Closed-Loop Control System

Publish Date: Sep 06, 2006 | 77 Ratings | 2.78 out of 5 |  PDF

Overview

A closed-loop control system is one in which an input forcing function is determined in part by the system response. The measured response of a physical system is compared with a desired response. The difference between these two responses initiates actions that will result in the actual response of the system to approach the desired response. This in turn drives the difference signal toward zero. Typically the difference signal is processed by another physical system, which is called a compensator, a controller, or a filter for real-time control system applications.

1. Detailed Description

This design example will demonstrate how the Hypersignal Block Diagram or Hypersignal RIDE application can be used to implement a closed-loop control system.

A closed-loop control system can be represented by the general block diagram shown below:

Figure 1: Closed-loop control system

In this configuration a feedback component is applied together with the input R. The difference between the input and feedback signals is applied to the controller. In responding to this difference, the controller acts on the process forcing C to change in the direction that will reduce the difference between the input signal and the feedback component. This, in turn, will reduce the input to the process and result in a smaller change in C. This chain of events continues until a time is reached when C approximately equals R.

A closed-loop system is able to regulate itself in the presence of disturbance or variations in its own characteristics. In this respect, a closed-loop system has a distinct advantage over an open-loop system.

The control system in this example is governed by the following equation:

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2. Implementation

The closed-loop control system described by the equation above will be implemented in a Block Diagram simulation worksheet by using low-level block functions.

The following block functions and hierarchy blocks are used in this example:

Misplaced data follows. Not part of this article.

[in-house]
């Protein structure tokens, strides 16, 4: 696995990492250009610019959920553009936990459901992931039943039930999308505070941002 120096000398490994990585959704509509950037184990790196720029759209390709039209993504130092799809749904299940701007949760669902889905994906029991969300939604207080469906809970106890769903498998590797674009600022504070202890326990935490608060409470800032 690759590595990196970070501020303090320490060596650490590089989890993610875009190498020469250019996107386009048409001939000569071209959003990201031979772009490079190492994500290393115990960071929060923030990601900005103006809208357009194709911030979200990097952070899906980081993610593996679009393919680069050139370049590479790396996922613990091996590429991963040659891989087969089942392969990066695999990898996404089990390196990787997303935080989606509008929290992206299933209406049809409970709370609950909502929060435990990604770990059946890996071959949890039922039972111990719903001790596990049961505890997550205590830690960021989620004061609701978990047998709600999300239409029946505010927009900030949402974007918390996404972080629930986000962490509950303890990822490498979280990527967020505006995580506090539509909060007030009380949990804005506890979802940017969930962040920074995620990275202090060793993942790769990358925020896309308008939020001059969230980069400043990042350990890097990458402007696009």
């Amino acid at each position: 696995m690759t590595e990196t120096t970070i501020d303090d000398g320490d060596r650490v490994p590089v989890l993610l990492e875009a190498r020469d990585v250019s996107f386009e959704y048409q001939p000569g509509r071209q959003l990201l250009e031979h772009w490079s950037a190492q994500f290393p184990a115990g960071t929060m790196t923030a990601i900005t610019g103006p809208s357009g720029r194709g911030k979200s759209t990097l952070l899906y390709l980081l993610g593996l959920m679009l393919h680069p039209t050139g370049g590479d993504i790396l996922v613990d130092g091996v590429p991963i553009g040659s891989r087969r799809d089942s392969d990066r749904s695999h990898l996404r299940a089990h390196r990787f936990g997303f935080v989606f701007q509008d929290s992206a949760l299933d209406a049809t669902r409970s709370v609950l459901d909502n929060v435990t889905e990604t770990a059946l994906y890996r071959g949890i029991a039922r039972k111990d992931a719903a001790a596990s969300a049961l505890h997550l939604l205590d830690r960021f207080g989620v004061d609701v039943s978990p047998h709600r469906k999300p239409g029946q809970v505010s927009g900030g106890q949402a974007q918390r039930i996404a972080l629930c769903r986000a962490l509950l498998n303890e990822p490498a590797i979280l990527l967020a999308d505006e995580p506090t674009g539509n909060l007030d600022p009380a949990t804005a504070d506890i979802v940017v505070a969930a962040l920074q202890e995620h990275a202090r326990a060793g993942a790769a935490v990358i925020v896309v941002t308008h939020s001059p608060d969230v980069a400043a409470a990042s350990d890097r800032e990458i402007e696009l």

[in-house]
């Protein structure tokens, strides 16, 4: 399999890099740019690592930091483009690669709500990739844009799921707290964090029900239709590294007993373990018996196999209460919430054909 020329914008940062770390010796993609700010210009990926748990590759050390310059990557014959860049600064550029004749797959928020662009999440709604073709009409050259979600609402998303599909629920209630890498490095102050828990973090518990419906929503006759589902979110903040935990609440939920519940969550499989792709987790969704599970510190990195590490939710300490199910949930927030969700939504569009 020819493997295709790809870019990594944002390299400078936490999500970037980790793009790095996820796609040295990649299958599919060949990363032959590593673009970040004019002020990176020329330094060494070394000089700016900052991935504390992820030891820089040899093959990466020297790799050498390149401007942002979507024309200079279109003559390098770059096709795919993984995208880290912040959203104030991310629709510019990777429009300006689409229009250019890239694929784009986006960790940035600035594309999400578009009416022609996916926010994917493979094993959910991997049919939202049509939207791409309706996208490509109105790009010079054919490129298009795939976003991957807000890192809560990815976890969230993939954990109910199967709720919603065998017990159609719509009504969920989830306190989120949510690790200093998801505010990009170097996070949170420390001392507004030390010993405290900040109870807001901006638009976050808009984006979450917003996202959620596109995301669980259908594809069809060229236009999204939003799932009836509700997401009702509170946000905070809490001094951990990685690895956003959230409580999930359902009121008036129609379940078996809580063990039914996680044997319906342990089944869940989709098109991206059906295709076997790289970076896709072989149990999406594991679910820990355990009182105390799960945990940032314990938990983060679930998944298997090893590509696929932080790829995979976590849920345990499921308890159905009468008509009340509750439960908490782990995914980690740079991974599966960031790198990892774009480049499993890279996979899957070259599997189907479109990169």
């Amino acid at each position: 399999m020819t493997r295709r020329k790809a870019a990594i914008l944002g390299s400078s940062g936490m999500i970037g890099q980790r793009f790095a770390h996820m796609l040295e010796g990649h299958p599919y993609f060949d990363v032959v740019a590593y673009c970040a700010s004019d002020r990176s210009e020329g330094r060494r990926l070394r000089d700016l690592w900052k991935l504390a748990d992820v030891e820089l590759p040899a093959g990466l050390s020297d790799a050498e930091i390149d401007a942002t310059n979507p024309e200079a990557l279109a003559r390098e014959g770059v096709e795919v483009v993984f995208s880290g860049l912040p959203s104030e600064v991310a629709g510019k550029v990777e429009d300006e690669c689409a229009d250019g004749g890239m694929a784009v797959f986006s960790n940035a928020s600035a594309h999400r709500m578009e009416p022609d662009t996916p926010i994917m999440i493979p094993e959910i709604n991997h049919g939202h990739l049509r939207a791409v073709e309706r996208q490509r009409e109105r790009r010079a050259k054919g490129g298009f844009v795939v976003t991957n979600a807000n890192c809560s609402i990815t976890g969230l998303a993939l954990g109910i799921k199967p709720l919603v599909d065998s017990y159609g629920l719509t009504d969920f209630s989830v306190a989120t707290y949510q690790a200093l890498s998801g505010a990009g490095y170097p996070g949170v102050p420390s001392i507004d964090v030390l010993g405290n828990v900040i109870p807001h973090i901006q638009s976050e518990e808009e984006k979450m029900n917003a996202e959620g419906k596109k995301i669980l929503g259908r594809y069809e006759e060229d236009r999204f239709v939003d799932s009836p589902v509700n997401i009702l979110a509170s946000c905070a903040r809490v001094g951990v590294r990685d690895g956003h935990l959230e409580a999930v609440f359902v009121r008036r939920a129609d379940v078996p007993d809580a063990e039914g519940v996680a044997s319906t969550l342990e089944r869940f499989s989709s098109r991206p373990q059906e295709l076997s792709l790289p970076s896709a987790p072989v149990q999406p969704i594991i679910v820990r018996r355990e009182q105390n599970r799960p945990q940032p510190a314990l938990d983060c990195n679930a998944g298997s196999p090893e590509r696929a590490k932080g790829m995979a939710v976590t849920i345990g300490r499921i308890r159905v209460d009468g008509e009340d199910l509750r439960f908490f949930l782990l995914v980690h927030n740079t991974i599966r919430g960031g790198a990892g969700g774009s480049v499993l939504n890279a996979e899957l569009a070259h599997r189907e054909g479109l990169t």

Figure 2: Block Functions used in the Closed-Loop Control System

As shown in the figure below, the unit step response of a closed loop control system is computed by hitting the control system with a unit step input signal. The unit step is generated by a Constant Generator block which is delayed by one sample. The feedback component of the closed-loop system is represented by a Recursion block. The difference between the unit step input and the feedback component is computed by the Subtract block. This difference is then fed into the Controller which is represented by the Hierarchy Biquad hierarchy block function.

Figure 3: Unit Step Response of Closed-Loop Control System

The framesize for this implementation has been chosen to be a frame of one data sample. For display purposes a Buffer block has been used to store 20 data values at a time. When the Block Diagram worksheet has executed 20 frames, the Buffer block will release its frame of data to a Text Display block and a Single-Channel Display block.

It can be seen from both the graphical and text displays that the system is reaching a steady-state. If the worksheet is allowed to run for another 20 frames it can be shown that the system settles at a constant value of one, thereby matching the input signal.


Figure 4: Biquad Implementation of Controller

The controller hierarchy block worksheet is made up from the low-level blocks shown in the figure above. The gain parameters for this worksheet are obtained from the transfer function of the control system.

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